Sun | Aug 20, 2017

Be more God-fearing! Pastor urges parents to get their offspring to build a relationship with Christ

Published:Saturday | December 5, 2015 | 12:00 AMOrantes Moore
PHOTO BY ORANTES MOORE Pastor Michael McGregor speaks about issues affecting the Church.

MANGO VALLEY, St Mary:

In addition to conducting his ministerial duties at two churches in St Mary (Dover and Luna Field), for the last 20 years, Church of God of Prophesy pastor Michael McGregor has served as overseer for 13 other churches throughout the parish.

As a result, the soft-spoken preacher is well versed in local religious customs and issues, but insists that aside from a few denominational disparities, the parish's manifold churches remain largely united.

McGregor, who resides in the community where he was born and raised in Mango Valley, St Mary, told Family and Religion: "I don't believe this parish has problems like some other places. There are denominational differences, but the St Mary Ministers' Fraternal has somehow been able to get people together.

"Of course, a couple of churches don't participate, and there are doctrinal differences, where some people say you can be baptised only in Jesus' name, and others insist you keep the Sabbath.

"However, what is very interesting is that pretty recently, a Bible training centre started in Port Maria (St Mary's capital town) and within that Bible school, you have maybe 10 or 15 denominations. Things like that really help to break down barriers, which is something I consider to be very good."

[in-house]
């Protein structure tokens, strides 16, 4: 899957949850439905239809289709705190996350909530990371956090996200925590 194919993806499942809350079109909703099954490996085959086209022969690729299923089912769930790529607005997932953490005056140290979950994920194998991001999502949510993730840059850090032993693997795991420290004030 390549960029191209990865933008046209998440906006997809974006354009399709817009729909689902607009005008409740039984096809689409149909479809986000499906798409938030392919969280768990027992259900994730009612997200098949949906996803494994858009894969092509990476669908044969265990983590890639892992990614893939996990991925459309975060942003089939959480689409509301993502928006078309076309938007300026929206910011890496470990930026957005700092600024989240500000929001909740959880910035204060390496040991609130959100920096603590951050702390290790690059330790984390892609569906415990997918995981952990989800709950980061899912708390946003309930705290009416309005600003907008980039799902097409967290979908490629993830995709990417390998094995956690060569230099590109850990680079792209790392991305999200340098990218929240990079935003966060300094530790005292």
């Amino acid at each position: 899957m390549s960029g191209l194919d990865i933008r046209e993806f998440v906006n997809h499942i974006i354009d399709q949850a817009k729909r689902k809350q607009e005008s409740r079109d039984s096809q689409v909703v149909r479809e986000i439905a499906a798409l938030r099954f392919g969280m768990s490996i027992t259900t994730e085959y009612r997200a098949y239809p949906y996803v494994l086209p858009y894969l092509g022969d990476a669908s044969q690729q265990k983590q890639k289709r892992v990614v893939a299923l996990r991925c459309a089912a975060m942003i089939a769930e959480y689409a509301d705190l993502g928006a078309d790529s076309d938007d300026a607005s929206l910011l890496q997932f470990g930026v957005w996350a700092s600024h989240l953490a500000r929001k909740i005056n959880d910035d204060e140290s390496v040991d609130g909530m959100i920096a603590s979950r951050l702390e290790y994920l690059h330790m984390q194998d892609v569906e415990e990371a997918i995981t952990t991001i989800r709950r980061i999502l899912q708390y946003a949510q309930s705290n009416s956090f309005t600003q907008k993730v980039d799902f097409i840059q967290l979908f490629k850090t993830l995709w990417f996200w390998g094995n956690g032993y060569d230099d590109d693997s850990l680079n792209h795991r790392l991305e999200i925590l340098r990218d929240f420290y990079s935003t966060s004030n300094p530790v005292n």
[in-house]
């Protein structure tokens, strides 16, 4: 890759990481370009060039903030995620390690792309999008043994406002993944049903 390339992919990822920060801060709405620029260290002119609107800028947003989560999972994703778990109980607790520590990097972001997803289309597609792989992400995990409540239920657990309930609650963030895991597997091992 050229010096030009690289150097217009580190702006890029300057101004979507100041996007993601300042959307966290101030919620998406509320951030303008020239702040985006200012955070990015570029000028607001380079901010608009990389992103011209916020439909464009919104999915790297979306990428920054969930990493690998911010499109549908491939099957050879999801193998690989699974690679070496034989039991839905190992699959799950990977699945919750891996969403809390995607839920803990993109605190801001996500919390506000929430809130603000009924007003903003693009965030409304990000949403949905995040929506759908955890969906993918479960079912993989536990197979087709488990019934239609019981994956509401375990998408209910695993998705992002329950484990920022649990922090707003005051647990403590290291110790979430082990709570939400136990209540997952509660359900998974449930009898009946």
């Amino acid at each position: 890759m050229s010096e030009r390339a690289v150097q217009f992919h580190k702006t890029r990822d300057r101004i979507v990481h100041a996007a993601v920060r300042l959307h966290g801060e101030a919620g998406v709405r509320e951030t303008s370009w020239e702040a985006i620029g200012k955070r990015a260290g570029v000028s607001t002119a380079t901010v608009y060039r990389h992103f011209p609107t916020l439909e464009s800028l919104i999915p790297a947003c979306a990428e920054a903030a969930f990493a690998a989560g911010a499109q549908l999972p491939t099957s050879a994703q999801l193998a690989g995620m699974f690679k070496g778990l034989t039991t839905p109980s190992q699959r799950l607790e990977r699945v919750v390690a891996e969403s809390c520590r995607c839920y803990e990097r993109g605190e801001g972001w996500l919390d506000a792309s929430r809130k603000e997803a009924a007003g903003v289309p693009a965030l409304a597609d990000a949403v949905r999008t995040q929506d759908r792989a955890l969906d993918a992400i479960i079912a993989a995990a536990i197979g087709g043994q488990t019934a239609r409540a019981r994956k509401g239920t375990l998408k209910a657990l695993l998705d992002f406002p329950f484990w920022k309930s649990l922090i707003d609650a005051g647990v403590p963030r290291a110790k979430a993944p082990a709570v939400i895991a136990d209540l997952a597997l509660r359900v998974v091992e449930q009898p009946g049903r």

McGregor notes that although the concept is still in an embryonic stage, the notion of a united body of churches working in the best interests of its members already exists in St Mary.

"There are efforts to make this happen," he said. "For example, during Easter, the Ministers' Fraternal hosts ecumenical Holy Week services, sort of like a fellowship running from Sunday through to Thursday.

"You also have Prayer 2000, which happens once a year, and that is where churches come together and have things like prayer meetings; so there really is an effort being made to bring everybody together, and I think it's working."

St Mary contains a huge number of churches (nine exist in the small, rural community where the preacher resides) and McGregor believes this proliferation is due to two main factors.

He explained: "We have to understand the Christian religion is one that is respected for helping families where moral issues are concerned, and secondly, there are a lot of breakaway churches.

"In this parish, every church is different, but even though you have Baptist, Methodist, three Church of God, and two Pentecostal churches, you'll find the Church of God and Pentecostal churches will work together because, for the most part, they have the same doctrine, so even though they don't agree 100 per cent on everything, there is co-operation."

McGregor believes that although the people of St Mary enjoy a venerable relationship with their churches, the parish would progress quicker and further if its residents encouraged their offspring to be more God-fearing.

He said: "It's not like we can go back to how we were, but I'd really like to see more parents growing their children in Church. Presently, if we can get parents to instill God in their children now, we would find that the moral standing of the country would improve.

"And for that reason, I beg all the parents to start sending their children back to Church. That will make a great difference in our country."